Saturday night on ESPN+ and ESPN, Emanuel Navarrete will return to defend his WBO featherweight title against Christopher Diaz.
Does Navarrete retain or will Diaz pull a shocker?
Scott Christ (24-7-2)
Christopher Diaz has to this point in his career been a nice, solid, second-tier fighter. Top Rank tried to get a 130 lb belt on him in 2018, but he wasn’t quite up to the task against Masayuki Ito. He moved down to 126 and Top Rank fed him to Shakur Stevenson as a Madison Square Garden showcase. He’s won a couple and now they’re sending him in against Navarrete, who is a good fighter everyone enjoys watching and is still mostly being handled with kid gloves.
Navarrete has good wins — Isaac Dogboe was a legit titlist, Ruben Villa is a legit good fighter — but this one seems closer to the De Vaca-Elorde-Horta-Santisima run of 2019-20 that had boxing dudes who like to pretend they were around in the 50s making heart eye emjois at the sheer ACTIVITY of it all. Diaz is not a bum, but I don’t think there’s anything he does that’s going to give Navarrete any serious trouble; he’s not as good a boxer as Villa, who did give Navarrete problems. Diaz will hang through the 12 rounds and nick two or three, but there won’t be an argument. Navarrete UD-12
Wil Esco (25-6-2)
Emanuel Navarrete has just been cruising along since winning his world title a few years ago, largely dominating his opposition. I see no real need for any of that to change here against an opponent in Christopher Diaz who I think is at least a clear level below Navarrete. Diaz has won two straight against lesser opposition since losing to Shakur Stevenson in 2019 but that streak ends here. I just think Navarrete is better in every department and while he might be inclined to play with his food for a few rounds, I think Navarrete eventually hands Diaz his first stoppage loss. Navarrete TKO-10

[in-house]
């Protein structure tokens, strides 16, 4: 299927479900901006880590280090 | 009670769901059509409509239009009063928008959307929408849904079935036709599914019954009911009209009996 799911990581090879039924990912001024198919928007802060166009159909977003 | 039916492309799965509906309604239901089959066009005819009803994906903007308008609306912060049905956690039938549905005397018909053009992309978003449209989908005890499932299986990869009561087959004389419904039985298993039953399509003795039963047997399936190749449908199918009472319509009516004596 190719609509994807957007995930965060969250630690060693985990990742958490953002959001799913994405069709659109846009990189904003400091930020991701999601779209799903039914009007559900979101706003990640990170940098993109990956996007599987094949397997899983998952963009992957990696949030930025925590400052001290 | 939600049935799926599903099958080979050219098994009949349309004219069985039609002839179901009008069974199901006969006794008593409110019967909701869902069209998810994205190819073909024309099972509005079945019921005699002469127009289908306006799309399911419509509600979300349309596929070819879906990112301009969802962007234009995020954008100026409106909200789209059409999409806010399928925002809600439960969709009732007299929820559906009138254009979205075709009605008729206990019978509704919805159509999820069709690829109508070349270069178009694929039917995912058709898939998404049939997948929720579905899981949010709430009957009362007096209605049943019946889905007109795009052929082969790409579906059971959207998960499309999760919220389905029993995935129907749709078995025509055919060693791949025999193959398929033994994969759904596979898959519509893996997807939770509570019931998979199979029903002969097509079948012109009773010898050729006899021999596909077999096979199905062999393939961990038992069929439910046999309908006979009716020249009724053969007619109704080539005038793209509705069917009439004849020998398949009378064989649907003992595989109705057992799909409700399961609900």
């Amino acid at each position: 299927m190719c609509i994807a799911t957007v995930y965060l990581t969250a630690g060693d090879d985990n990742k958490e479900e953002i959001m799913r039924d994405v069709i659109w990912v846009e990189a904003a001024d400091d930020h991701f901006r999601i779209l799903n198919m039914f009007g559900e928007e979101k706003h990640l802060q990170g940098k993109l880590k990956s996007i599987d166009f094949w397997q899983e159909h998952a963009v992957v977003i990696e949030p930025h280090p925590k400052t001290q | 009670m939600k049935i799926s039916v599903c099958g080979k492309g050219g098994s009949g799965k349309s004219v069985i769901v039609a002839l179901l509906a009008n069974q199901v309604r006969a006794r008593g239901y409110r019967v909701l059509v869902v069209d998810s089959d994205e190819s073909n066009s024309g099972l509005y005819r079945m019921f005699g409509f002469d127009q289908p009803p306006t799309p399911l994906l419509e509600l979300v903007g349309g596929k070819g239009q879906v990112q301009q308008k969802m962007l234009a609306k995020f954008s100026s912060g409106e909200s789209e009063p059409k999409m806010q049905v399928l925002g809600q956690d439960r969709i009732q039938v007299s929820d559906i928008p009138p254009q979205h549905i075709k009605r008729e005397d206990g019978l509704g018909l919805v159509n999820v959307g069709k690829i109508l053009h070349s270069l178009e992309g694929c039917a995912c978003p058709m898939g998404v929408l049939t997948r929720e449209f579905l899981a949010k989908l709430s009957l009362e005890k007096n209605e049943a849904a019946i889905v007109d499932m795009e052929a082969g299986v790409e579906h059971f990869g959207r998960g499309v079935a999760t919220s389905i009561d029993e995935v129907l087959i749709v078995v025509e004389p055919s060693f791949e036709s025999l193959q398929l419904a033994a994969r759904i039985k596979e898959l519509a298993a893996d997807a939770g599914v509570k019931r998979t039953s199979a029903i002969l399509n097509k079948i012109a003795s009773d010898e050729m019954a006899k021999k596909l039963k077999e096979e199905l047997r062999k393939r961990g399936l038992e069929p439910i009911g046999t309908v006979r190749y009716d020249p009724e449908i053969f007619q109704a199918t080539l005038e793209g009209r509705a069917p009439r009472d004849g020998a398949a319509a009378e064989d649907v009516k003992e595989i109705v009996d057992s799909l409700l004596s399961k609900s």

How to Watch Navarrete vs Diaz
Patrick L. Stumberg (24-7-2)
Christopher Diaz’s solid jab and counters could give Navarrete some issues, but as we saw with Ruben Villa, there’s a world of difference between giving “Vaquero” issues and actually beating him. Overcoming a significant power discrepancy and a ridiculous eight-inch reach disadvantage looks like far too tall a task for Diaz’s fundamentally sound but unspectacular offense; he hasn’t got the pop to keep Navarrete honest or the slickness to steer clear of that offbeat onslaught once Navarrete gets some momentum going.
Unless Navarrete can’t handle punches from featherweights, Diaz just doesn’t have the means to slow him down. Navarrete snowballs his way to a late stoppage. Navarrete TKO-10
Lewis Watson (26-5-2)
I don’t love this match-up, but that’s mainly due to my admiration of Navarrete. I want to see him stepped up a little further than Christopher Diaz with the argument of his insane activity always one that attempts to paper over the cracks of his opposition. Sure, this will be his eighth fight in under two years, but we need to see Navarrete in with one of the big dogs at 126. I guess there’s the argument to suggest he’s out to impress here after being made to work hard by Ruben Villa last October. Diaz is capable but I don’t think he’s got that pop to gain the respect of a swarming fighter like the champ. Navarrete could find the stoppage down the stretch, but I’ll plump for a wide-ish win on the cards. Navarrete UD-12